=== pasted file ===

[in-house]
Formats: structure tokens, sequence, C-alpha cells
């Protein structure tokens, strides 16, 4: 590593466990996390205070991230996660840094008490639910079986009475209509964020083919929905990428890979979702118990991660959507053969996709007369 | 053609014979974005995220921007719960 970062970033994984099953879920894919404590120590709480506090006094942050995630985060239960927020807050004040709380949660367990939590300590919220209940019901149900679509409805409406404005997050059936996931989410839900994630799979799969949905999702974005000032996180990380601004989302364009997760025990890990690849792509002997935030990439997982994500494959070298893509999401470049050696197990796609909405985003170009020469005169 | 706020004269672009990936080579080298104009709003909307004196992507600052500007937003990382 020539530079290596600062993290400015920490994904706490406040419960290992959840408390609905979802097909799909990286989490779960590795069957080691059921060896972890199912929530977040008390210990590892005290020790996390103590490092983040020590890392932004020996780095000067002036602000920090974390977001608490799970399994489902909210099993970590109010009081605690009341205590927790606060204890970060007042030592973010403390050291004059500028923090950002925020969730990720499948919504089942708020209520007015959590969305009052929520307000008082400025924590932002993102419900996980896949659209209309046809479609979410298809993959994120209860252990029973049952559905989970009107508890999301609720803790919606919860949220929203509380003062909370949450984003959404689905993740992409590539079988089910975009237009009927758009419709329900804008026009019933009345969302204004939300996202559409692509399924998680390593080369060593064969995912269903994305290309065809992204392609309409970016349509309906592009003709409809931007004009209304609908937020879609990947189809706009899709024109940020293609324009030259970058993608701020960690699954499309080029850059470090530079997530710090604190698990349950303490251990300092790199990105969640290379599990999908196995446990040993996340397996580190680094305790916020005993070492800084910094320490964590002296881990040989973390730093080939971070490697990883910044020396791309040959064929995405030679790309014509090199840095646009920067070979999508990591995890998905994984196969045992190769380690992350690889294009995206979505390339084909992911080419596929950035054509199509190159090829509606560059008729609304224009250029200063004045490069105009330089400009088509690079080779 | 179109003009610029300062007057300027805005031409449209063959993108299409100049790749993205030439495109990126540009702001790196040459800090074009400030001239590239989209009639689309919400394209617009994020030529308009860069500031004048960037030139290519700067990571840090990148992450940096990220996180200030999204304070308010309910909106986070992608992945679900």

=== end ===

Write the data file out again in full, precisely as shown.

[in-house]
Formats: structure tokens, sequence, C-alpha cells
């Protein structure tokens, strides 16, 4: 590593466990996390205070991230996660840094008490639910079986009475209509964020083919929905990428890979979702118990991660959507053969996709007369 | 053609014979974005995220921007719960 970062970033994984099953879920894919404590120590709480506090006094942050995630985060239960927020807050004040709380949660367990939590300590919220209940019901149900679509409805409406404005997050059936996931989410839900994630799979799969949905999702974005000032996180990380601004989302364009997760025990890990690849792509002997935030990439997982994500494959070298893509999401470049050696197990796609909405985003170009020469005169 | 706020004269672009990936080579080298104009709003909307004196992507600052500007937003990382 020539530079290596600062993290400015920490994904706490406040419960290992959840408390609905979802097909799909990286989490779960590795069957080691059921060896972890199912929530977040008390210990590892005290020790996390103590490092983040020590890392932004020996780095000067002036602000920090974390977001608490799970399994489902909210099993970590109010009081605690009341205590927790606060204890970060007042030592973010403390050291004059500028923090950002925020969730990720499948919504089942708020209520007015959590969305009052929520307000008082400025924590932002993102419900996980896949659209209309046809479609979410298809993959994120209860252990029973049952559905989970009107508890999301609720803790919606919860949220929203509380003062909370949450984003959404689905993740992409590539079988089910975009237009009927758009419709329900804008026009019933009345969302204004939300996202559409692509399924998680390593080369060593064969995912269903994305290309065809992204392609309409970016349509309906592009003709409809931007004009209304609908937020879609990947189809706009899709024109940020293609324009030259970058993608701020960690699954499309080029850059470090530079997530710090604190698990349950303490251990300092790199990105969640290379599990999908196995446990040993996340397996580190680094305790916020005993070492800084910094320490964590002296881990040989973390730093080939971070490697990883910044020396791309040959064929995405030679790309014509090199840095646009920067070979999508990591995890998905994984196969045992190769380690992350690889294009995206979505390339084909992911080419596929950035054509199509190159090829509606560059008729609304224009250029200063004045490069105009330089400009088509690079080779 | 179109003009610029300062007057300027805005031409449209063959993108299409100049790749993205030439495109990126540009702001790196040459800090074009400030001239590239989209009639689309919400394209617009994020030529308009860069500031004048960037030139290519700067990571840090990148992450940096990220996180200030999204304070308010309910909106986070992608992945679900």